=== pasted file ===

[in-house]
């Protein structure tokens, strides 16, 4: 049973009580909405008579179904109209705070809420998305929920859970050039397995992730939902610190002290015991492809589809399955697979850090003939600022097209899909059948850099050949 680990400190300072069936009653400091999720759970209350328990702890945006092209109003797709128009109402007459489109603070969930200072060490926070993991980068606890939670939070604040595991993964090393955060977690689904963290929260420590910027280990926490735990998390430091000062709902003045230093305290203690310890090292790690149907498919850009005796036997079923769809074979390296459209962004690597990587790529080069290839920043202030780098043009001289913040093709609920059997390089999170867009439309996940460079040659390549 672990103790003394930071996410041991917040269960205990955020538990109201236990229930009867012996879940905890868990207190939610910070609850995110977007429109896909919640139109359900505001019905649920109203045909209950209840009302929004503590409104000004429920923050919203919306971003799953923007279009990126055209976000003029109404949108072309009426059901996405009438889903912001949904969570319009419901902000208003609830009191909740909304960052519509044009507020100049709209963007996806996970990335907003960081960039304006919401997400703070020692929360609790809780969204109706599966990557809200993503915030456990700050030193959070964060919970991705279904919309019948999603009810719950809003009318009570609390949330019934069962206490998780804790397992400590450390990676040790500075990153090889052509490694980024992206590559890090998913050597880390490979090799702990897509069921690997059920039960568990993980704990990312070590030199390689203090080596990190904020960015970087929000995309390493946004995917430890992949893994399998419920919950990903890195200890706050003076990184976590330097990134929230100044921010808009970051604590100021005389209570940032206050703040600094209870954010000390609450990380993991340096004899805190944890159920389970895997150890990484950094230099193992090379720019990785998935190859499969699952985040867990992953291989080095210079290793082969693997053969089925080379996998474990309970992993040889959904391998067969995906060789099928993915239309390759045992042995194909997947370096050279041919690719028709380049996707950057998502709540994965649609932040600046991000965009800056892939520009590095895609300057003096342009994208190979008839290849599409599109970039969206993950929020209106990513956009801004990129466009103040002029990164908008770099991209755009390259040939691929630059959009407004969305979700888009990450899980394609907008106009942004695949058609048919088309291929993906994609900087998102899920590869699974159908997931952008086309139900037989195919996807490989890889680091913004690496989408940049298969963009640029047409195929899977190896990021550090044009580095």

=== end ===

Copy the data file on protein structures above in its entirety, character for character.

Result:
[in-house]
């Protein structure tokens, strides 16, 4: 049973009580909405008579179904109209705070809420998305929920859970050039397995992730939902610190002290015991492809589809399955697979850090003939600022097209899909059948850099050949 680990400190300072069936009653400091999720759970209350328990702890945006092209109003797709128009109402007459489109603070969930200072060490926070993991980068606890939670939070604040595991993964090393955060977690689904963290929260420590910027280990926490735990998390430091000062709902003045230093305290203690310890090292790690149907498919850009005796036997079923769809074979390296459209962004690597990587790529080069290839920043202030780098043009001289913040093709609920059997390089999170867009439309996940460079040659390549 672990103790003394930071996410041991917040269960205990955020538990109201236990229930009867012996879940905890868990207190939610910070609850995110977007429109896909919640139109359900505001019905649920109203045909209950209840009302929004503590409104000004429920923050919203919306971003799953923007279009990126055209976000003029109404949108072309009426059901996405009438889903912001949904969570319009419901902000208003609830009191909740909304960052519509044009507020100049709209963007996806996970990335907003960081960039304006919401997400703070020692929360609790809780969204109706599966990557809200993503915030456990700050030193959070964060919970991705279904919309019948999603009810719950809003009318009570609390949330019934069962206490998780804790397992400590450390990676040790500075990153090889052509490694980024992206590559890090998913050597880390490979090799702990897509069921690997059920039960568990993980704990990312070590030199390689203090080596990190904020960015970087929000995309390493946004995917430890992949893994399998419920919950990903890195200890706050003076990184976590330097990134929230100044921010808009970051604590100021005389209570940032206050703040600094209870954010000390609450990380993991340096004899805190944890159920389970895997150890990484950094230099193992090379720019990785998935190859499969699952985040867990992953291989080095210079290793082969693997053969089925080379996998474990309970992993040889959904391998067969995906060789099928993915239309390759045992042995194909997947370096050279041919690719028709380049996707950057998502709540994965649609932040600046991000965009800056892939520009590095895609300057003096342009994208190979008839290849599409599109970039969206993950929020209106990513956009801004990129466009103040002029990164908008770099991209755009390259040939691929630059959009407004969305979700888009990450899980394609907008106009942004695949058609048919088309291929993906994609900087998102899920590869699974159908997931952008086309139900037989195919996807490989890889680091913004690496989408940049298969963009640029047409195929899977190896990021550090044009580095």